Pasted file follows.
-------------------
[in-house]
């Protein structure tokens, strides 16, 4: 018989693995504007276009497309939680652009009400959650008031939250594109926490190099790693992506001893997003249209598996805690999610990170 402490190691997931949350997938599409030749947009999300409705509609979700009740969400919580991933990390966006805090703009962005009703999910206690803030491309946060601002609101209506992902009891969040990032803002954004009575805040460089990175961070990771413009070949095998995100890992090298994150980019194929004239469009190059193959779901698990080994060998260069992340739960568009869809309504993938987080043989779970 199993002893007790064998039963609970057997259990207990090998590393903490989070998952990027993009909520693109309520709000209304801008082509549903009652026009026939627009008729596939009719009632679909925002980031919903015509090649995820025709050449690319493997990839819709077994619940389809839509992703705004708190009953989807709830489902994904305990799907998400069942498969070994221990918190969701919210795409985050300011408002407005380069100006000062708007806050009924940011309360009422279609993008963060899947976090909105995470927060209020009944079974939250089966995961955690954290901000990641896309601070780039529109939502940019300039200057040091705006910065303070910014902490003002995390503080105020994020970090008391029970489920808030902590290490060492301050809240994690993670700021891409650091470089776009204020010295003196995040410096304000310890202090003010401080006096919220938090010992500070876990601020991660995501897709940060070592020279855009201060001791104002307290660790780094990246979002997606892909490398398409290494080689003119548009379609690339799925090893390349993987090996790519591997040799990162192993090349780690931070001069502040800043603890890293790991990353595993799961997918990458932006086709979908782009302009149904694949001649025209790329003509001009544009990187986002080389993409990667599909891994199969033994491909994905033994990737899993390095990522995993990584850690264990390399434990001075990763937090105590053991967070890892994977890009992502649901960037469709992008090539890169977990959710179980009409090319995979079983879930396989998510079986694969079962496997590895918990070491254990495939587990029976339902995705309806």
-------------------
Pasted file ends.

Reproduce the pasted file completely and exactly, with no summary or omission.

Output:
[in-house]
């Protein structure tokens, strides 16, 4: 018989693995504007276009497309939680652009009400959650008031939250594109926490190099790693992506001893997003249209598996805690999610990170 402490190691997931949350997938599409030749947009999300409705509609979700009740969400919580991933990390966006805090703009962005009703999910206690803030491309946060601002609101209506992902009891969040990032803002954004009575805040460089990175961070990771413009070949095998995100890992090298994150980019194929004239469009190059193959779901698990080994060998260069992340739960568009869809309504993938987080043989779970 199993002893007790064998039963609970057997259990207990090998590393903490989070998952990027993009909520693109309520709000209304801008082509549903009652026009026939627009008729596939009719009632679909925002980031919903015509090649995820025709050449690319493997990839819709077994619940389809839509992703705004708190009953989807709830489902994904305990799907998400069942498969070994221990918190969701919210795409985050300011408002407005380069100006000062708007806050009924940011309360009422279609993008963060899947976090909105995470927060209020009944079974939250089966995961955690954290901000990641896309601070780039529109939502940019300039200057040091705006910065303070910014902490003002995390503080105020994020970090008391029970489920808030902590290490060492301050809240994690993670700021891409650091470089776009204020010295003196995040410096304000310890202090003010401080006096919220938090010992500070876990601020991660995501897709940060070592020279855009201060001791104002307290660790780094990246979002997606892909490398398409290494080689003119548009379609690339799925090893390349993987090996790519591997040799990162192993090349780690931070001069502040800043603890890293790991990353595993799961997918990458932006086709979908782009302009149904694949001649025209790329003509001009544009990187986002080389993409990667599909891994199969033994491909994905033994990737899993390095990522995993990584850690264990390399434990001075990763937090105590053991967070890892994977890009992502649901960037469709992008090539890169977990959710179980009409090319995979079983879930396989998510079986694969079962496997590895918990070491254990495939587990029976339902995705309806």